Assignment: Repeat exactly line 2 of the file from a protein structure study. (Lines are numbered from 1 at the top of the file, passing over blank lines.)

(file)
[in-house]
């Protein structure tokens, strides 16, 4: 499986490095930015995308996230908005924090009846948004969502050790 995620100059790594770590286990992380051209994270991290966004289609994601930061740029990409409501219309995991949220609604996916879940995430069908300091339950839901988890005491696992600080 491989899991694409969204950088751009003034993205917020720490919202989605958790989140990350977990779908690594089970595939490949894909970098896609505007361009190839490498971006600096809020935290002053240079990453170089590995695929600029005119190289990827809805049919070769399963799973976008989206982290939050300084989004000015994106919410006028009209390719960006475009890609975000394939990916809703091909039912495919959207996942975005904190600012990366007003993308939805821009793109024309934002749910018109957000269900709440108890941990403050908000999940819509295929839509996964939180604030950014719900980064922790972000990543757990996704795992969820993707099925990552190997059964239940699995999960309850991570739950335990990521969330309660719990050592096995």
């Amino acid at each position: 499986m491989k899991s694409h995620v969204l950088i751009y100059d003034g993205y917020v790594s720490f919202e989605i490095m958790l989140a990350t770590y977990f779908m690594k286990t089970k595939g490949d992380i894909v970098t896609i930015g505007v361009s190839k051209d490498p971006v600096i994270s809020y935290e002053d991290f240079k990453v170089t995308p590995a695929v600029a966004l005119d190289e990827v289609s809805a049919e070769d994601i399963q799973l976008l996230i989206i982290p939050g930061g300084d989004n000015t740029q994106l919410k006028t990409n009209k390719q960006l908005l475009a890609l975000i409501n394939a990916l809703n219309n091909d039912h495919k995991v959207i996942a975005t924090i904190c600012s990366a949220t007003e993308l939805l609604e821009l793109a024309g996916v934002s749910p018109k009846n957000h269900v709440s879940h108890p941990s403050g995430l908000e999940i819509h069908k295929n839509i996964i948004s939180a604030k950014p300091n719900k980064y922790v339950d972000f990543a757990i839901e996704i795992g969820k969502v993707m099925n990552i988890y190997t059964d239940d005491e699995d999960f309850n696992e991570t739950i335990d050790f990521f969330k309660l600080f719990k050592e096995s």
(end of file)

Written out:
């Protein structure tokens, strides 16, 4: 499986490095930015995308996230908005924090009846948004969502050790 995620100059790594770590286990992380051209994270991290966004289609994601930061740029990409409501219309995991949220609604996916879940995430069908300091339950839901988890005491696992600080 491989899991694409969204950088751009003034993205917020720490919202989605958790989140990350977990779908690594089970595939490949894909970098896609505007361009190839490498971006600096809020935290002053240079990453170089590995695929600029005119190289990827809805049919070769399963799973976008989206982290939050300084989004000015994106919410006028009209390719960006475009890609975000394939990916809703091909039912495919959207996942975005904190600012990366007003993308939805821009793109024309934002749910018109957000269900709440108890941990403050908000999940819509295929839509996964939180604030950014719900980064922790972000990543757990996704795992969820993707099925990552190997059964239940699995999960309850991570739950335990990521969330309660719990050592096995």